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main() called inside main()

 
 
Ian Collins
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      05-04-2006
Jordan Abel wrote:
> On 2006-05-04, Ian Collins <(E-Mail Removed)> wrote:
>
>>Jordan Abel wrote:
>>
>>>On 2006-05-04, Keith Thompson <(E-Mail Removed)> wrote:
>>>>
>>>>I'm fairly sure it is, since the standard doesn't define what the
>>>>behavior is.
>>>
>>>
>>>I guess i'm used to thinking of UB as something that can at least in
>>>principle be identified by careful examination of the source. that is,
>>>for any given set of inputs ["inputs" including returns from library
>>>functions whose outputs are not fully determined by their inputs - e.g.
>>>malloc returning null or not], a program either does cause UB or
>>>doesn't. stack overflows are a big hole in this, and i think they're
>>>unique.

>>
>>Are they UB and are they unique?
>>
>>I'd categorise them as an environment constraint violation, another
>>example would be opening more files then the operating environment permits.

>
>
> That doesn't cause UB. It causes fopen to return a null pointer.
>

OK.
>
>>Stack size is environment specific, so a well formed program that
>>operates correctly in one environment might violate the constraints of
>>another.

>
>
> Which is unique among ALL things which cause UB.
>

How about dereferencing an odd address on a target the doesn't support this?

--
Ian Collins.
 
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Jordan Abel
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      05-04-2006
On 2006-05-04, Ian Collins <(E-Mail Removed)> wrote:
> Jordan Abel wrote:
>> On 2006-05-04, Ian Collins <(E-Mail Removed)> wrote:
>>
>>>Jordan Abel wrote:
>>>
>>>>On 2006-05-04, Keith Thompson <(E-Mail Removed)> wrote:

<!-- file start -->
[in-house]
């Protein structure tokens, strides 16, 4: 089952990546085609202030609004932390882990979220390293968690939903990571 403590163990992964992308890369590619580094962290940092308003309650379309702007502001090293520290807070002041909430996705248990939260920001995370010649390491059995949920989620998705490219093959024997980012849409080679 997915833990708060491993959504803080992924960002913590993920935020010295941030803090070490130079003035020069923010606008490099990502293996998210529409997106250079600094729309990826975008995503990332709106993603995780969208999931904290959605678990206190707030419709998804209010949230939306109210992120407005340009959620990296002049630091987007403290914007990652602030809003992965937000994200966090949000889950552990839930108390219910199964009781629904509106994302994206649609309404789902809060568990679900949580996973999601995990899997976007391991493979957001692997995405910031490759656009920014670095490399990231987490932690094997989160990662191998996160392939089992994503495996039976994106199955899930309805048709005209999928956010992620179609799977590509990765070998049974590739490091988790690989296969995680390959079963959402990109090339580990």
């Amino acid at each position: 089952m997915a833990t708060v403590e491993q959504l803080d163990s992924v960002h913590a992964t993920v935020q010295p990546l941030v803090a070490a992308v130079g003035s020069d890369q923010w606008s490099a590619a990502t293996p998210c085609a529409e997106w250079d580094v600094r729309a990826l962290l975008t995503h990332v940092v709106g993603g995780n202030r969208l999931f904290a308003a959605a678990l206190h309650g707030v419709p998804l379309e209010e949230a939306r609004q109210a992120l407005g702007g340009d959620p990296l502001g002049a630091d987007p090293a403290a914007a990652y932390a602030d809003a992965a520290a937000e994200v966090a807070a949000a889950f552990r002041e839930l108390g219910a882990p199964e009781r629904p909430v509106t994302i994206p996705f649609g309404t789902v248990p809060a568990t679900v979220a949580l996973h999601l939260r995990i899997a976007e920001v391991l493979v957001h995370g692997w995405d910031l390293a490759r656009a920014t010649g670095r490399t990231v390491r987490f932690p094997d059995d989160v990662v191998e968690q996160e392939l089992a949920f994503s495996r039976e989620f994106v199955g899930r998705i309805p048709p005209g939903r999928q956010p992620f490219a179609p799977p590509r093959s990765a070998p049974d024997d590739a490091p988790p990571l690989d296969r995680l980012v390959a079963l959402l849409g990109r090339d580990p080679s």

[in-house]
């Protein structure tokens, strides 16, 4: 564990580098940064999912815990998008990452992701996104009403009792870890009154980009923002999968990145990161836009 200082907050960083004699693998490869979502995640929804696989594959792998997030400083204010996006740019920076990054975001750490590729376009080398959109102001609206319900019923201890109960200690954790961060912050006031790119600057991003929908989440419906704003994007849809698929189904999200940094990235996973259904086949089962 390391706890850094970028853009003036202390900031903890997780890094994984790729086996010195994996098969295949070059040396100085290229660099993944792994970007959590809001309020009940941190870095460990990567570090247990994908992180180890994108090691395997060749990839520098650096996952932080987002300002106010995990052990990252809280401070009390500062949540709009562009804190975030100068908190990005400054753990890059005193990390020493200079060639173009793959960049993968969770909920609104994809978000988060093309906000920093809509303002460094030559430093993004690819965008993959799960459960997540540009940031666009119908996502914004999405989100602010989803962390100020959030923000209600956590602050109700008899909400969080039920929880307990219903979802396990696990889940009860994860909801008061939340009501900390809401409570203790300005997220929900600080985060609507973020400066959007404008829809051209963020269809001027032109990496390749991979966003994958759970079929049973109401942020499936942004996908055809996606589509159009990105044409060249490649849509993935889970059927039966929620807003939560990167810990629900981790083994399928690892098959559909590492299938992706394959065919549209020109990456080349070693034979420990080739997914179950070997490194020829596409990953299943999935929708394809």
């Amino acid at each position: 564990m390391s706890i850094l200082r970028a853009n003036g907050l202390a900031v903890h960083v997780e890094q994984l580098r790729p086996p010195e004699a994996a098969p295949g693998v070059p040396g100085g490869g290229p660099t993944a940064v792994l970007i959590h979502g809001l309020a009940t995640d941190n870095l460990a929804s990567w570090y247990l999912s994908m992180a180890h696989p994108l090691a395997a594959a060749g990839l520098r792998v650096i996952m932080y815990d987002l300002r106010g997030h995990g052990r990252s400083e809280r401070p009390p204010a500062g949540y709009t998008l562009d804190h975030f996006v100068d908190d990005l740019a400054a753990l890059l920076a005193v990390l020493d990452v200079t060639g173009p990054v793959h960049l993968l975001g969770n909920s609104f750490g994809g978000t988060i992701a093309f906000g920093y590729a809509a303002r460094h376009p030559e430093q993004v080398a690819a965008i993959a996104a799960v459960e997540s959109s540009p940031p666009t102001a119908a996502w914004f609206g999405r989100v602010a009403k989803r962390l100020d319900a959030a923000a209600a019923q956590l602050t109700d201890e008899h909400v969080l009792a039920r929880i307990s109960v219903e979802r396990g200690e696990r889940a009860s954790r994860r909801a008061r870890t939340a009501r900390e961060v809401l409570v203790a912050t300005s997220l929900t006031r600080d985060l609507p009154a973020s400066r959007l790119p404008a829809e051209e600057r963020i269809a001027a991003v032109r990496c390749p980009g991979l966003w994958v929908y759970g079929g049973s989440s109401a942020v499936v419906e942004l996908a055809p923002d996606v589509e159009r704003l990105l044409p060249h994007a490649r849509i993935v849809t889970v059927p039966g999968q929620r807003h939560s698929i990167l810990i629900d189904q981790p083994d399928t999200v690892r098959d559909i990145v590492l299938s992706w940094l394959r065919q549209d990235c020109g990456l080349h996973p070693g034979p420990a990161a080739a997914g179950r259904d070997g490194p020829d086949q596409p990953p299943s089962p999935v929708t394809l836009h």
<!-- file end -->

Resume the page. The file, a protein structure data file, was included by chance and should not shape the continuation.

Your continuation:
>>>>>
>>>>>I'm fairly sure it is, since the standard doesn't define what the
>>>>>behavior is.
>>>>
>>>>
>>>>I guess i'm used to thinking of UB as something that can at least in
>>>>principle be identified by careful examination of the source. that is,
>>>>for any given set of inputs ["inputs" including returns from library
>>>>functions whose outputs are not fully determined by their inputs - e.g.
>>>>malloc returning null or not], a program either does cause UB or
>>>>doesn't. stack overflows are a big hole in this, and i think they're
>>>>unique.
>>>
>>>Are they UB and are they unique?
>>>
>>>I'd categorise them as an environment constraint violation, another
>>>example would be opening more files then the operating environment permits.

>>
>>
>> That doesn't cause UB. It causes fopen to return a null pointer.
>>

> OK.
>>
>>>Stack size is environment specific, so a well formed program that
>>>operates correctly in one environment might violate the constraints of
>>>another.

>>
>>
>> Which is unique among ALL things which cause UB.
>>

> How about dereferencing an odd address on a target the doesn't support
> this?


Things that would cause this to happen ALWAYS cause UB. UB doesn't
always mean something bad happens.
 
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Robert Smith
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      05-05-2006

<(E-Mail Removed)> wrote in message
news:(E-Mail Removed) oups.com...
> hi,
>
> int main(void)
> {
> main();
> return 0;
> }
>
> wat does the standard says about the above code snippet?
>


This is allowed in C and performs the obvious useless recursive call. It is
forbidden however in the C++ standard


 
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CBFalconer
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      05-05-2006
Robert Smith wrote:
> <(E-Mail Removed)> wrote in message
>>
>> int main(void)
>> {
>> main();
>> return 0;
>> }
>>
>> wat does the standard says about the above code snippet?

>
> This is allowed in C and performs the obvious useless recursive
> call. It is forbidden however in the C++ standard


In C it is of primary use in writing obfuscated code. C++ needs no
assistance in this respect, and thus can dispense with the
capability.

--
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Richard Heathfield
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      05-07-2006
http://www.velocityreviews.com/forums/(E-Mail Removed) said:

> hi,
>
> int main(void)
> {
> main();
> return 0;
> }
>
> wat does the standard says about the above code snippet?


Not a lot.

It's legal C, but eventually you'll run out of something or other, depending
on what system you are using.

--
Richard Heathfield
"Usenet is a strange place" - dmr 29/7/1999
http://www.cpax.org.uk
email: rjh at above domain (but drop the www, obviously)
 
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